“I like Lagos. When I find myself in spaces, I feel inspired to explore. The Lagos at 50 celebrations allowed me to do what I love, which is storytelling.”
These were the words of Helen Gebregiorgis, at the recent launch of her first photobook, Budding Lagos, a compilation of stories and images inspired by the Lagos @ 50 celebrations. The launch took place at Freedom Park in Lagos.
In 2017, the photographer and visual storyteller had held an exhibition at the Revolving Art Incubator in Victoria Island. The images on display celebrated the stories of diverse, ambitious and resilient young Lagosians striving to improve themselves and their communities.
The book, Budding Lagos captures the spirit of resilience that pervades the city’s residents regardless of their backgrounds and individual experiences.
Speaking on how she came about the idea of documenting life in the megacity, Gebregiorgis said, “My first trip here [Lagos] was for visiting, and I was pretty amazed by the people that I met, and by all the construction happening. I also saw these banners of Lagos at 50 and from what I was told, I learnt that a lot of people that were being profiled were influential and theirs wasn’t the entire story. I’m passionate about storytelling and I was interested in speaking to everyday people who were also contributing to the development of Lagos. I also wanted to learn what was drawing people into Lagos. The city was so vibrant and incredible that I wanted to come back and I did come back.”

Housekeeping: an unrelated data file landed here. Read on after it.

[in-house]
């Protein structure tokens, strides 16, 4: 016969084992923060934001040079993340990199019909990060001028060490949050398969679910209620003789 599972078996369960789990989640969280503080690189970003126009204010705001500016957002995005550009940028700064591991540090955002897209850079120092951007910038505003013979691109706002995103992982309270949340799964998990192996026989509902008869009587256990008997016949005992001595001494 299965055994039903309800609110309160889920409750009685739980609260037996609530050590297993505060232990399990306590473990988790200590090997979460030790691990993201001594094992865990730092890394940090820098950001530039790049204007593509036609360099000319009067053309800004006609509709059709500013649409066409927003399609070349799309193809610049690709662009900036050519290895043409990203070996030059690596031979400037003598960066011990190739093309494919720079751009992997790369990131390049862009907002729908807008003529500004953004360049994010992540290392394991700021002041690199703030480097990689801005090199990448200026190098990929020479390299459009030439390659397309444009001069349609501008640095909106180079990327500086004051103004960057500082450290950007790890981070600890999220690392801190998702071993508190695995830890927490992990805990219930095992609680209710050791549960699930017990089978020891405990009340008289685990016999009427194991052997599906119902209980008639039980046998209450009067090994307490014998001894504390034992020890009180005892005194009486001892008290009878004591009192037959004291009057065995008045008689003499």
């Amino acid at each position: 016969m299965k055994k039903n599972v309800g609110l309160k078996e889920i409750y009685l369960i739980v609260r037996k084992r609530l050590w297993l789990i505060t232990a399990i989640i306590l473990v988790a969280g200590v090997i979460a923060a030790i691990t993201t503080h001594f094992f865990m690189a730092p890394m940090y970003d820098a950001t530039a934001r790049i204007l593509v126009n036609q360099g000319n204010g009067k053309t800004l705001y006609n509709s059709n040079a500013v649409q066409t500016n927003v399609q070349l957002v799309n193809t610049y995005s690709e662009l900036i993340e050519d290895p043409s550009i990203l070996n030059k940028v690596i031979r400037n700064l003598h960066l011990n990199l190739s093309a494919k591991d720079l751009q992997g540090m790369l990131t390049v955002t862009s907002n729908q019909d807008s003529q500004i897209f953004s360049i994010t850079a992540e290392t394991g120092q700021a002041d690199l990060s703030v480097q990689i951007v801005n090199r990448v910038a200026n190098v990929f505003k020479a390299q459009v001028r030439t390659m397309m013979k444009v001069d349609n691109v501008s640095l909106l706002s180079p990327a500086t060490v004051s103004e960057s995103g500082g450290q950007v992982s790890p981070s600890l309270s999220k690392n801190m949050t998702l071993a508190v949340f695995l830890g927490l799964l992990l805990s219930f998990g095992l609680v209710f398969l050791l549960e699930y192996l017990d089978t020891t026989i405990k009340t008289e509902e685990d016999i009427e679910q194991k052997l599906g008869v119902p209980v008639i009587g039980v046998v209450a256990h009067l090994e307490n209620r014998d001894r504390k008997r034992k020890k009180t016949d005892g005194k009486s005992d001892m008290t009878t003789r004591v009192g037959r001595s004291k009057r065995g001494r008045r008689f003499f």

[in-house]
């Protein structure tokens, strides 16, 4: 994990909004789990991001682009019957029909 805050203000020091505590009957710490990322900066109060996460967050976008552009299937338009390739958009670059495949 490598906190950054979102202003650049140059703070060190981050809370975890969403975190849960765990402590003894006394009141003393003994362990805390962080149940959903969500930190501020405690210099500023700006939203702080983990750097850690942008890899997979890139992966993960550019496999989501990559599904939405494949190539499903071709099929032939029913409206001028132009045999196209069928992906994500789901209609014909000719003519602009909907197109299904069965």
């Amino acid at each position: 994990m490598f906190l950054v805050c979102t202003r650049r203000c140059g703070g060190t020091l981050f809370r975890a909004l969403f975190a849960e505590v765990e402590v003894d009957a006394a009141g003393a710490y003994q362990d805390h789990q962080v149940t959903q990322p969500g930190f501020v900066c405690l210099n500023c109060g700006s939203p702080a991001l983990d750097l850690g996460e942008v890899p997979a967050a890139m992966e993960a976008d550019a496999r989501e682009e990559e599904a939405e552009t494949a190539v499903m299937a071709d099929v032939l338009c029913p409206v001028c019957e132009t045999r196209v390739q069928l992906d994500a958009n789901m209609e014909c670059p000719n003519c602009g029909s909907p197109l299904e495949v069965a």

Gebregiorgis’ fascination with Lagos extends beyond its residents and its vibrancy. Her project, which was funded by Ford Foundation, also captured the city’s constantly evolving landscape. “I remember there was one particular incident where there was a market and I think a couple of weeks later I was told that it had been demolished and they were pushing people out,” she said.
“I was surprised by the gentrification that was happening and the question was ‘what happened to those people?’”
The launch featured a panel discussion involving actress and producer, Bikiya Graham-Douglas; art curator, Kennii Ekundayo; writer and media strategist, Toni Kan, and lawyer, Jide Bello who all spoke about the circumstances of their migration to the megacity, as well as how living in the city has made them resilient. Gebregiorgis herself added that working on this project has taught her that “resilience is being able to navigate through different circumstances”.
She said, “A lot of people that I spoke with had different stories, different experiences, different backgrounds, but there was this commonality which they all shared, which is their resilience, their drive to go for the things that they wanted to pursue. It just transformed me, even though I come from a different place.”
“I had an unforgettable experience with the participants and their stories. There was a lot of laughter and smiles with every single one of them. I felt very privileged to be in a space with them and that they trusted me to share their stories.”